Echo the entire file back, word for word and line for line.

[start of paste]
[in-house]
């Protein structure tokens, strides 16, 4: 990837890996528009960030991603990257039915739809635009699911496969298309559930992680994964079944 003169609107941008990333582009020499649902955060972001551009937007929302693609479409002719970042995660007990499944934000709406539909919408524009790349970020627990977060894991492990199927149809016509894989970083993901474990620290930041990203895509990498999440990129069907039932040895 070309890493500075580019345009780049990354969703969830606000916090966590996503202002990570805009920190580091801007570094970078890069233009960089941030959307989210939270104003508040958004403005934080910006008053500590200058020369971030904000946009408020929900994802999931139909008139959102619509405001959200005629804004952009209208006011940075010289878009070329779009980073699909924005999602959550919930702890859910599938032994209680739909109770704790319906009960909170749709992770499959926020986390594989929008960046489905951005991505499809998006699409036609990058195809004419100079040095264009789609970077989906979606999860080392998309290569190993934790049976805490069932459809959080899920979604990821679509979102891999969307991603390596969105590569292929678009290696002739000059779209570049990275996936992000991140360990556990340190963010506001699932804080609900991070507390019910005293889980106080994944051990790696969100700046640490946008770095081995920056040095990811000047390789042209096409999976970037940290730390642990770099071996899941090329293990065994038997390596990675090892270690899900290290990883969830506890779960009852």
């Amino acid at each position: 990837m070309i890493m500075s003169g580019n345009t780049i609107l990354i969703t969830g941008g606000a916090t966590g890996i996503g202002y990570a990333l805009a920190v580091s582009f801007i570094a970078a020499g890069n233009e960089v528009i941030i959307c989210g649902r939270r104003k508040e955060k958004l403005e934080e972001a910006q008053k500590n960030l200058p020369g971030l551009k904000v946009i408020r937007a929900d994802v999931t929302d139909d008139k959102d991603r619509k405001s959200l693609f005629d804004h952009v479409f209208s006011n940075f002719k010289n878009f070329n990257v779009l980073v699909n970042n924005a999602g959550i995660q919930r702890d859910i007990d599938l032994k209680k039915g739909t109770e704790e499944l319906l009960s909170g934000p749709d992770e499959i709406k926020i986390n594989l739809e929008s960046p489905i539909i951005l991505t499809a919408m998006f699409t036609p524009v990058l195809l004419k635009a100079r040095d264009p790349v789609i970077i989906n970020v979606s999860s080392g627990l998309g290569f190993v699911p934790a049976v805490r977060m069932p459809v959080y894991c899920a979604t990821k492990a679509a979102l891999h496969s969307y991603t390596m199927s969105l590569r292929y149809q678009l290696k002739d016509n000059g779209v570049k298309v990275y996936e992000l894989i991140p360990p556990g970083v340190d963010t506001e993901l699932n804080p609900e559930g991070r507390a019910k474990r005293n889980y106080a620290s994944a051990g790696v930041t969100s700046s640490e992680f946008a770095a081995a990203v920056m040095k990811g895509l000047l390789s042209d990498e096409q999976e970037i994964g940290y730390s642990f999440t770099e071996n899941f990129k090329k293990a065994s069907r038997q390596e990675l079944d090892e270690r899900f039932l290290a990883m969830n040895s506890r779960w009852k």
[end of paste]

[in-house]
């Protein structure tokens, strides 16, 4: 990837890996528009960030991603990257039915739809635009699911496969298309559930992680994964079944 003169609107941008990333582009020499649902955060972001551009937007929302693609479409002719970042995660007990499944934000709406539909919408524009790349970020627990977060894991492990199927149809016509894989970083993901474990620290930041990203895509990498999440990129069907039932040895 070309890493500075580019345009780049990354969703969830606000916090966590996503202002990570805009920190580091801007570094970078890069233009960089941030959307989210939270104003508040958004403005934080910006008053500590200058020369971030904000946009408020929900994802999931139909008139959102619509405001959200005629804004952009209208006011940075010289878009070329779009980073699909924005999602959550919930702890859910599938032994209680739909109770704790319906009960909170749709992770499959926020986390594989929008960046489905951005991505499809998006699409036609990058195809004419100079040095264009789609970077989906979606999860080392998309290569190993934790049976805490069932459809959080899920979604990821679509979102891999969307991603390596969105590569292929678009290696002739000059779209570049990275996936992000991140360990556990340190963010506001699932804080609900991070507390019910005293889980106080994944051990790696969100700046640490946008770095081995920056040095990811000047390789042209096409999976970037940290730390642990770099071996899941090329293990065994038997390596990675090892270690899900290290990883969830506890779960009852």
């Amino acid at each position: 990837m070309i890493m500075s003169g580019n345009t780049i609107l990354i969703t969830g941008g606000a916090t966590g890996i996503g202002y990570a990333l805009a920190v580091s582009f801007i570094a970078a020499g890069n233009e960089v528009i941030i959307c989210g649902r939270r104003k508040e955060k958004l403005e934080e972001a910006q008053k500590n960030l200058p020369g971030l551009k904000v946009i408020r937007a929900d994802v999931t929302d139909d008139k959102d991603r619509k405001s959200l693609f005629d804004h952009v479409f209208s006011n940075f002719k010289n878009f070329n990257v779009l980073v699909n970042n924005a999602g959550i995660q919930r702890d859910i007990d599938l032994k209680k039915g739909t109770e704790e499944l319906l009960s909170g934000p749709d992770e499959i709406k926020i986390n594989l739809e929008s960046p489905i539909i951005l991505t499809a919408m998006f699409t036609p524009v990058l195809l004419k635009a100079r040095d264009p790349v789609i970077i989906n970020v979606s999860s080392g627990l998309g290569f190993v699911p934790a049976v805490r977060m069932p459809v959080y894991c899920a979604t990821k492990a679509a979102l891999h496969s969307y991603t390596m199927s969105l590569r292929y149809q678009l290696k002739d016509n000059g779209v570049k298309v990275y996936e992000l894989i991140p360990p556990g970083v340190d963010t506001e993901l699932n804080p609900e559930g991070r507390a019910k474990r005293n889980y106080a620290s994944a051990g790696v930041t969100s700046s640490e992680f946008a770095a081995a990203v920056m040095k990811g895509l000047l390789s042209d990498e096409q999976e970037i994964g940290y730390s642990f999440t770099e071996n899941f990129k090329k293990a065994s069907r038997q390596e990675l079944d090892e270690r899900f039932l290290a990883m969830n040895s506890r779960w009852k």